Quiltfolk Issue 04: Tennessee
In the movies, it’s the director’s job is to pull you into the story by way of images, dialogue, and music; to help you relate to the characters in such a way that you feel personally invested in their outcomes; to paint you into a scene so that you might feel as if you are a vital part of it all; and to place you within its geography as if you were walking upon the terrain in person. Sometimes, a movie will depict its locale so beautifully that you feel like you must go visit it yourself. Sometimes you do, and sometimes it disappoints.
But not Tennessee. Tennessee is all those things you see in the movies. It’s fireflies and sweet tea. It’s old Hollywood gone country. It’s driving down the country roads in the bed of a beat-up pickup truck. Tennessee is amber waves of grain, and it is good ol’ southern charm.
Tennessee is everything the movies tell you it’s supposed to be, and it’s everything you want it to be.
Above all, Tennessee is a place worth going and coming back to.
So join us as we explore the quilting community full of places, faces, and quilts that are sure to draw you into this historic state.
180 pages, offset printed and perfect bound, full color on uncoated paper. Printed in the USA.
Renowned in the quilt world for her work as a curator, lecturer, and author, Merikay is also a bona fide gumshoe when it comes to quilt history. But in this issue of Quiltfolk, it’s our turn to do the digging and uncover the fascinating facts of Merikay’s journey in quilting.
In the storytelling capital of the world, Tennessee Quilts owners Brenda Crouch and sister-in-law Linda Crouch-McCreadie share their tale of friendship, family, and fabric. From novice quilters to award-winning shop owners, the two women talk of their shared adventures at the center of the Tennessee quilting community.
When Linda Roy opened the door to her new neighbor in 1989, she was unknowingly opening the door to her creative future — a future that would reveal untapped talent and profound success in the art of intricate hand-quilting. Nearly thirty years later, Linda opened her door to the Quiltfolk team to share her journey from humble beginnings to master quilter.
Bets Ramsey, quilter and historian, is a pioneer in the world of artisanal handicrafts. But while her practice involved textile art, Bets hadn’t experimented with quilts until a move to Tennessee with her husband in 1967. That’s when a watershed quilt-related event changed everything. In this feature article, 94-years-young Bets shares her story.
Zuri Quilting Guild
Drawn together by a mutual desire to learn the art of quilting, the women of the group Zuri Quilting Guild in Nashville are bound together by the stitches of a common heritage, a passion shared, and a kinship for the history that connects them all.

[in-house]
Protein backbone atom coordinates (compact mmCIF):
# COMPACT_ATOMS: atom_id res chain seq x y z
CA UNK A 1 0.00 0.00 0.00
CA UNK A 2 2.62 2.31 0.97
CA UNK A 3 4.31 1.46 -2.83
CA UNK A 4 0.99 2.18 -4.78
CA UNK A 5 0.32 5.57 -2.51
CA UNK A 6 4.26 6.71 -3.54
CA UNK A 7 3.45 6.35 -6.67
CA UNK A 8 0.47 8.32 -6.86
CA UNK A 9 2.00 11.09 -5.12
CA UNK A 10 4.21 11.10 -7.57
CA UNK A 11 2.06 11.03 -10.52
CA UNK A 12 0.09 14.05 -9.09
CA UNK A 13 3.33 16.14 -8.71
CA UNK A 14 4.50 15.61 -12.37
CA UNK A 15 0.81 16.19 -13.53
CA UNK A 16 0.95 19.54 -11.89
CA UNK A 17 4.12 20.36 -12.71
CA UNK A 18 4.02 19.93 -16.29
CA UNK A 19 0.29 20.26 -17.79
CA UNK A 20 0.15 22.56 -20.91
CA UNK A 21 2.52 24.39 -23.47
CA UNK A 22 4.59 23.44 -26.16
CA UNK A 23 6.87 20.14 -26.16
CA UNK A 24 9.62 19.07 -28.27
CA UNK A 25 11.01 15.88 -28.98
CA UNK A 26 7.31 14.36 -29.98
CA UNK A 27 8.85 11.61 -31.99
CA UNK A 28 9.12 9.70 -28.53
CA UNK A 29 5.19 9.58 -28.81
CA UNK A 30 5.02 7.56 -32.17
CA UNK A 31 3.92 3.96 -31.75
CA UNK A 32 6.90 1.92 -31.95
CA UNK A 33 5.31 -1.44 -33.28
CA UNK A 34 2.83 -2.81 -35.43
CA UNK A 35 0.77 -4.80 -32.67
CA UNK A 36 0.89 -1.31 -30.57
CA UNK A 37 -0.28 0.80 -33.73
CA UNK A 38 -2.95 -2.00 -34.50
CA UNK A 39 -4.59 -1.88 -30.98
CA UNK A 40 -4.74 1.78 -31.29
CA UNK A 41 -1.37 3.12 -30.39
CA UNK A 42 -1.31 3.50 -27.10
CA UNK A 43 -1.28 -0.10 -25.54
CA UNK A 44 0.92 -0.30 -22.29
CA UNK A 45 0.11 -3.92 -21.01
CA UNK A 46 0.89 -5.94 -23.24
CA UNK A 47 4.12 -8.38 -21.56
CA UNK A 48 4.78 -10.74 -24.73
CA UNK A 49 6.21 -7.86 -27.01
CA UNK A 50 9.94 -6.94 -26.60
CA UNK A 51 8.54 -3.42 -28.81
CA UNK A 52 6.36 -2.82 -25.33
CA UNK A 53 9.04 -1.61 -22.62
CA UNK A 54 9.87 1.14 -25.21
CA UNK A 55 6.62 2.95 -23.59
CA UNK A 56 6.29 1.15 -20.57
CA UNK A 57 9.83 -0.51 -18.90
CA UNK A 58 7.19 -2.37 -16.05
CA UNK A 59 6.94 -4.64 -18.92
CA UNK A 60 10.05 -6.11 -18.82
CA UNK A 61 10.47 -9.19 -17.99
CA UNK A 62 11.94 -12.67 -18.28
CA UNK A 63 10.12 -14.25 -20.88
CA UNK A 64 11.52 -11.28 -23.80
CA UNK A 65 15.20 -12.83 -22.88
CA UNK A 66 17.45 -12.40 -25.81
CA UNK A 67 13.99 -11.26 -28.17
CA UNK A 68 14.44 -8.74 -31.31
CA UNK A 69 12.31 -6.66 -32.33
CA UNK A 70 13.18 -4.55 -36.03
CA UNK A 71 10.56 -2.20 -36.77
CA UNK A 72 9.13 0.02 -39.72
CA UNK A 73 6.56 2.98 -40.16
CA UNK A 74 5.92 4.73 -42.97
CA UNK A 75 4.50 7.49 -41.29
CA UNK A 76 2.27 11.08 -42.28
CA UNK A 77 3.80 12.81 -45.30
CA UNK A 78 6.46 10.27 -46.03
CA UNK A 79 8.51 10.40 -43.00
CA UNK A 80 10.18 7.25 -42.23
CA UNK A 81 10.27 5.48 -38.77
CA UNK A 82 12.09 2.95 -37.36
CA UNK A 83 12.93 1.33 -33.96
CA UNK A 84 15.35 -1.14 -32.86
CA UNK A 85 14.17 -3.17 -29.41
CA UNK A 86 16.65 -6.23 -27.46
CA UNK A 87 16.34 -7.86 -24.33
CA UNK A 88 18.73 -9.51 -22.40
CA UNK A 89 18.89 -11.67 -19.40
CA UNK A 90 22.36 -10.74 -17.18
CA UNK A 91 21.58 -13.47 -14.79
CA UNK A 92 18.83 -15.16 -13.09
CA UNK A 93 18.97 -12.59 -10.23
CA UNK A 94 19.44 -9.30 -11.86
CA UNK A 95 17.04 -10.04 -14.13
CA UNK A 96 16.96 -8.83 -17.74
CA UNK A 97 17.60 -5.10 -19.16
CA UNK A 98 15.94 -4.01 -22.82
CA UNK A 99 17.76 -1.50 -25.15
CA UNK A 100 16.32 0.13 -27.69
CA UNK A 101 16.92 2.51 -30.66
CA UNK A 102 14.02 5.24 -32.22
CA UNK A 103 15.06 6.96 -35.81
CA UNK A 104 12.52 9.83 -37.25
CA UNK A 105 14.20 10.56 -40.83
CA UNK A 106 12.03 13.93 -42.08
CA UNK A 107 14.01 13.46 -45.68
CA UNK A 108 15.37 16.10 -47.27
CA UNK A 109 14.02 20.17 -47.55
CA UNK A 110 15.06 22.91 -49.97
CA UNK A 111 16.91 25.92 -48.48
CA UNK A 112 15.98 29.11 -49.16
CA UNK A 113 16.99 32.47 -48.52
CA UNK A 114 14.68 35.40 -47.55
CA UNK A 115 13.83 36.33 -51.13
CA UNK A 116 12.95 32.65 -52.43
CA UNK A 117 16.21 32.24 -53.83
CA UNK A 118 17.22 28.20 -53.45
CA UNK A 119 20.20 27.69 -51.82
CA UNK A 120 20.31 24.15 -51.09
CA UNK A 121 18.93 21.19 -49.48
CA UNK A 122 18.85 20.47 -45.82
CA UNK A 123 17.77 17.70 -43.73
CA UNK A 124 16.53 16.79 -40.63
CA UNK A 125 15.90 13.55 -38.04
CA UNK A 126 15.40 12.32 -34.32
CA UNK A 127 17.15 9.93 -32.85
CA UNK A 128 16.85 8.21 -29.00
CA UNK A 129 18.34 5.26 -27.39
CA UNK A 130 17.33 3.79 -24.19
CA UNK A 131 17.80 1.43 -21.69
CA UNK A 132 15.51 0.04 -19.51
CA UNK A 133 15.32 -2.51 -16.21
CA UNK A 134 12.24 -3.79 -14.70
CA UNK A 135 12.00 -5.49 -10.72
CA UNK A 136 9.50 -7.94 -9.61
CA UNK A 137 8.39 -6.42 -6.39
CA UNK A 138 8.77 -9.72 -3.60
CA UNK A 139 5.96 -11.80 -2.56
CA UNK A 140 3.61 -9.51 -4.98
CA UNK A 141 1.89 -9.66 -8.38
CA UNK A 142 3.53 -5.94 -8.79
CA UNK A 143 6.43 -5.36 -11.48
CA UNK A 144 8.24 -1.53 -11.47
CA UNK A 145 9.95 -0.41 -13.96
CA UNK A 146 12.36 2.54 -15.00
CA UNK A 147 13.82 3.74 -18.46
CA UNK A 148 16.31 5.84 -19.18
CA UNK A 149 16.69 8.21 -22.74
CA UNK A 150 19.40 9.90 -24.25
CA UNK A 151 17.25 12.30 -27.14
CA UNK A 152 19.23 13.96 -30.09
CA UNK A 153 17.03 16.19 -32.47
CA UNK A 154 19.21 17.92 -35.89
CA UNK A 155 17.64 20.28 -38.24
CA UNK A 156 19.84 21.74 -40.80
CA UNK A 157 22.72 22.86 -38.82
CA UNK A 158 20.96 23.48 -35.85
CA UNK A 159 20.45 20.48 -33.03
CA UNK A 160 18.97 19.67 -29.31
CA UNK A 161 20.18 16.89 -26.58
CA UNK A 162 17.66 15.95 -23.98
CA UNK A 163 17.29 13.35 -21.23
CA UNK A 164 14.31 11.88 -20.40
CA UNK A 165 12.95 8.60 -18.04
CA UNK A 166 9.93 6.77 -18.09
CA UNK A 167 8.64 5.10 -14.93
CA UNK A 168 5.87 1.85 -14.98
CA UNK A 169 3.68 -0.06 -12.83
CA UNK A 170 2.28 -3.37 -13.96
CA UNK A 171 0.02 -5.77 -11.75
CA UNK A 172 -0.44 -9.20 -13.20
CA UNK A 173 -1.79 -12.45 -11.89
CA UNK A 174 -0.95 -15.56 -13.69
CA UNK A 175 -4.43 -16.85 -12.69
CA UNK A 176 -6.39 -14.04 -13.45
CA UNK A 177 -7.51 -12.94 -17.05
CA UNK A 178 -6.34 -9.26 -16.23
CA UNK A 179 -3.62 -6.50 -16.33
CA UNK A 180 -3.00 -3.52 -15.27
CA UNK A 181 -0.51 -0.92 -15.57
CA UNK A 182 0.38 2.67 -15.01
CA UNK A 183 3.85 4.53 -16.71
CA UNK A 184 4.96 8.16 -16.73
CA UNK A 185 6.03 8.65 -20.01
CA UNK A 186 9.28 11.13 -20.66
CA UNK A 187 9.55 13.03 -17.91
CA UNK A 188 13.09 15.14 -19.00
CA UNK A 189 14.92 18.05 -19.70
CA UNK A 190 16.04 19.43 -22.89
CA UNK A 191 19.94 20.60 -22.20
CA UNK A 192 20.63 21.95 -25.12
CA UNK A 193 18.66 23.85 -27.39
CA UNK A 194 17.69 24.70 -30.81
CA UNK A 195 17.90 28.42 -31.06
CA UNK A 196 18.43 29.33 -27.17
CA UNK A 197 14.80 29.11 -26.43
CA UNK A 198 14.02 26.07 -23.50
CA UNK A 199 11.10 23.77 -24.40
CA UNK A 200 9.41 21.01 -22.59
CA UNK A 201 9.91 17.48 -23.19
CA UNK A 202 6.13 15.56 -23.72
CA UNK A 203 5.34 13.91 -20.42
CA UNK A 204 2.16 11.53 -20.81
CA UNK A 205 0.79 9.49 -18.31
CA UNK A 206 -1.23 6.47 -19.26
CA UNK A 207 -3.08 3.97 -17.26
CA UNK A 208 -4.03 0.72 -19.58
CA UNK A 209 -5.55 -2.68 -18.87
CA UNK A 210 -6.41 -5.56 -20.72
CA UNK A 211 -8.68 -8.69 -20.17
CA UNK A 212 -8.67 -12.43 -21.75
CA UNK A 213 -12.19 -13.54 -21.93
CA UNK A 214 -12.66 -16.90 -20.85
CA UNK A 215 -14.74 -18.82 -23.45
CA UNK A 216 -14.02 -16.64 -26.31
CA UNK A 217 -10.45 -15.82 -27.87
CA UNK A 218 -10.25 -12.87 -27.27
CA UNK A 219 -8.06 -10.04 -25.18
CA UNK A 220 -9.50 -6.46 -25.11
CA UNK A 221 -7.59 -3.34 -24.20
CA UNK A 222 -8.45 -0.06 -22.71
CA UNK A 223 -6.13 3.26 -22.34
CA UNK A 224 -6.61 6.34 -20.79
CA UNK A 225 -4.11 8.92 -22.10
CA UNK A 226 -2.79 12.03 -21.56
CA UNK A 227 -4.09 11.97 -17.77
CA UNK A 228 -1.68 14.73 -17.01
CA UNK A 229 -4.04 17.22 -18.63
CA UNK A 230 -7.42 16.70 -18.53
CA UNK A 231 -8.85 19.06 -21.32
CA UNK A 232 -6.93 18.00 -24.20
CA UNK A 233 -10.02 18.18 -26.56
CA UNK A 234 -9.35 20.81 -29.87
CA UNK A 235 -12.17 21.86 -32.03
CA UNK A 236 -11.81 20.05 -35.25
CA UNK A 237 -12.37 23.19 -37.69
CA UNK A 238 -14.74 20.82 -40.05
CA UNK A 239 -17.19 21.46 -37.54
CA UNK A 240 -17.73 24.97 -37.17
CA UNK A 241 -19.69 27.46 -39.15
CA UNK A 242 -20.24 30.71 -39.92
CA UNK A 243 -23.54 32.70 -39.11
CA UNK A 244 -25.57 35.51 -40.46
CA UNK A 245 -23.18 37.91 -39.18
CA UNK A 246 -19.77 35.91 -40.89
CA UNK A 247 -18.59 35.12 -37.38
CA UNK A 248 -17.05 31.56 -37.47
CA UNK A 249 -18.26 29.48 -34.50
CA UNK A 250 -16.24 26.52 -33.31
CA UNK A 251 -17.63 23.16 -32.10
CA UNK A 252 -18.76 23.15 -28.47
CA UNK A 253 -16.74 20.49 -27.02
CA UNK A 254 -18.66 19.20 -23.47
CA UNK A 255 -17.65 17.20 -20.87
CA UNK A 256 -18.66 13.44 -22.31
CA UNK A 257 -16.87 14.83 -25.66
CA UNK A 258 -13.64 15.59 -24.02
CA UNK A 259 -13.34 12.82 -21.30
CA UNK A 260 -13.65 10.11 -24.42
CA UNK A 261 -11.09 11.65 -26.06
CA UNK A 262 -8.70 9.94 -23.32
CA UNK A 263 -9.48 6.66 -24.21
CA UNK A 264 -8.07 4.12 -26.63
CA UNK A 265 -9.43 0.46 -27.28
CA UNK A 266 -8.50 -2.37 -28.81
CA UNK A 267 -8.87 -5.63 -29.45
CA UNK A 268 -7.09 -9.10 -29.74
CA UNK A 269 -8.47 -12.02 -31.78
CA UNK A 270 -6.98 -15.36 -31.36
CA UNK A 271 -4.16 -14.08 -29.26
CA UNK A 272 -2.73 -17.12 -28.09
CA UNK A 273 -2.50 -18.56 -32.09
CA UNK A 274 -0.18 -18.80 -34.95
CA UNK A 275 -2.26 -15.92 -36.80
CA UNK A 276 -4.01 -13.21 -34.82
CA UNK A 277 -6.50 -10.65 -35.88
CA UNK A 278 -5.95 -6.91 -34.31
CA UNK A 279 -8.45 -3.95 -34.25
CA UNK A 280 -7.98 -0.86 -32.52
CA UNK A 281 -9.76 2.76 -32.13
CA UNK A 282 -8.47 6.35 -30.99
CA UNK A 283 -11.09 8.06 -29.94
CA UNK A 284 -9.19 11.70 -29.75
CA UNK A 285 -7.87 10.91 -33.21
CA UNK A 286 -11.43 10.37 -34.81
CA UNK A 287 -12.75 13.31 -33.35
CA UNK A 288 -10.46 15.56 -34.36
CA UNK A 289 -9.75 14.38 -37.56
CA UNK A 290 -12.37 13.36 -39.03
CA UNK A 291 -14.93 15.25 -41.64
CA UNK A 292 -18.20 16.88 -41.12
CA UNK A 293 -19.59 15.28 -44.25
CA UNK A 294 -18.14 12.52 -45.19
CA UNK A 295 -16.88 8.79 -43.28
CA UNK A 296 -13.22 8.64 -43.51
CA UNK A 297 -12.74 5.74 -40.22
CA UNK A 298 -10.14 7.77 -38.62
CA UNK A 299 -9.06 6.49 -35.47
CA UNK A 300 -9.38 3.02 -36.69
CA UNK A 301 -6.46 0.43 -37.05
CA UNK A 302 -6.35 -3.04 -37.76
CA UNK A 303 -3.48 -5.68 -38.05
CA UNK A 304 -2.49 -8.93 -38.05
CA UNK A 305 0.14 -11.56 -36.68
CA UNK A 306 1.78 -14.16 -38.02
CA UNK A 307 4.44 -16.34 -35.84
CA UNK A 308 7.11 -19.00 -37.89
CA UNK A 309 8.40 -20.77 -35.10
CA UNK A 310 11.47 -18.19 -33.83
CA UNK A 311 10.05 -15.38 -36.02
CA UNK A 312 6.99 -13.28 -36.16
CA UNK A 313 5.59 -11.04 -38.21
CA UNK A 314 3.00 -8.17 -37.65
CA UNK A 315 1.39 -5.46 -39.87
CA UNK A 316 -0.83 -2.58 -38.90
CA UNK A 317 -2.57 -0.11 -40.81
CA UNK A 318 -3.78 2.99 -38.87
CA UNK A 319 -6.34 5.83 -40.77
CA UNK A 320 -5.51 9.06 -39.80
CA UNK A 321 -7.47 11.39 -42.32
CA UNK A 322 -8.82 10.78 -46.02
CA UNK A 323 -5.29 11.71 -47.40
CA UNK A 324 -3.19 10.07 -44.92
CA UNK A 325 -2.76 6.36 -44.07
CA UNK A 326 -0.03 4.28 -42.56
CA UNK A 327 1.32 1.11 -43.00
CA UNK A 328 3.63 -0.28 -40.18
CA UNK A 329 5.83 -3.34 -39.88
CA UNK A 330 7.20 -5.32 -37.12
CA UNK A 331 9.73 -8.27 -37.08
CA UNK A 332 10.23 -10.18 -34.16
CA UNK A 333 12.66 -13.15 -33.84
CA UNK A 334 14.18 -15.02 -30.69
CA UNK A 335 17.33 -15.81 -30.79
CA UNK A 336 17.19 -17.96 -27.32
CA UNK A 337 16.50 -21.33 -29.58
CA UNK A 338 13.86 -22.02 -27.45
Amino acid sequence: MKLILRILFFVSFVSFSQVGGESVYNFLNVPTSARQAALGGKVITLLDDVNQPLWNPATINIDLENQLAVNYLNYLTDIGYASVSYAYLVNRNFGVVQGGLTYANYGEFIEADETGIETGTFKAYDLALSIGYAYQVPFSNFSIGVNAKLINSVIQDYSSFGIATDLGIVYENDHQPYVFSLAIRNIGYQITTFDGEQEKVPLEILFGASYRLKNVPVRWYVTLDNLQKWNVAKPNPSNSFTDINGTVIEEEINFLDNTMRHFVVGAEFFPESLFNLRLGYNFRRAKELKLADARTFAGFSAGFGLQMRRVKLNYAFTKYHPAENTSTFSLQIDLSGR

The Antique Athens Quilt Show
The McMinn County Heritage Museum in Athens, Tennessee, provides an impressive showcase of vintage quilts dating back to the early 1800s. From scrappy and crazy quilts to Lone Star and Double Wedding Ring designs, we’ll give you a look at their astoundingly well-kept collection.
Designer Q&A: Anna Maria Horner
In the span of a decade, Craft South owner Anna Maria Horner has created a clothing line, opened a retail shop, become the spokesperson for Janome, and begun designing her own fabric collections for FreeSpirit Fabrics. In this issue, we’ll explore Anna Maria’s career, her creative process, and her vision for the future,
Knoxville Modern Quilt Guild
In the city of Knoxville, two inventive and crafty women are leading the charge to create a fresh take on an old-school art. Read how guild members Melissa Everett and Emily Doane are taking advantage of new resources and technology to inspire and engage a group of men and women in the world of modern quilting.
Needle & Grain
Husband and wife Bryson and Susan Leach are community-minded business owners who have paired their flair for the fashionable with a deep appreciation of the timeless tools of craftsmen. The result is their business, Needle & Grain. We caught up with this dynamic duo during their expansion from an online-only business to one that includes a brand-new retail location.
Minnie Lee Deakins
Ninety-three-year-old Minne Lee Deakins is busy at work, entering her miniature quilts in local shows and festivals throughout Tennessee. In a personal interview, we caught up with Minnie in the Morrison Public Library to see her collection of patriotic miniature quilts and to see what we could learn from this lifetime quilter.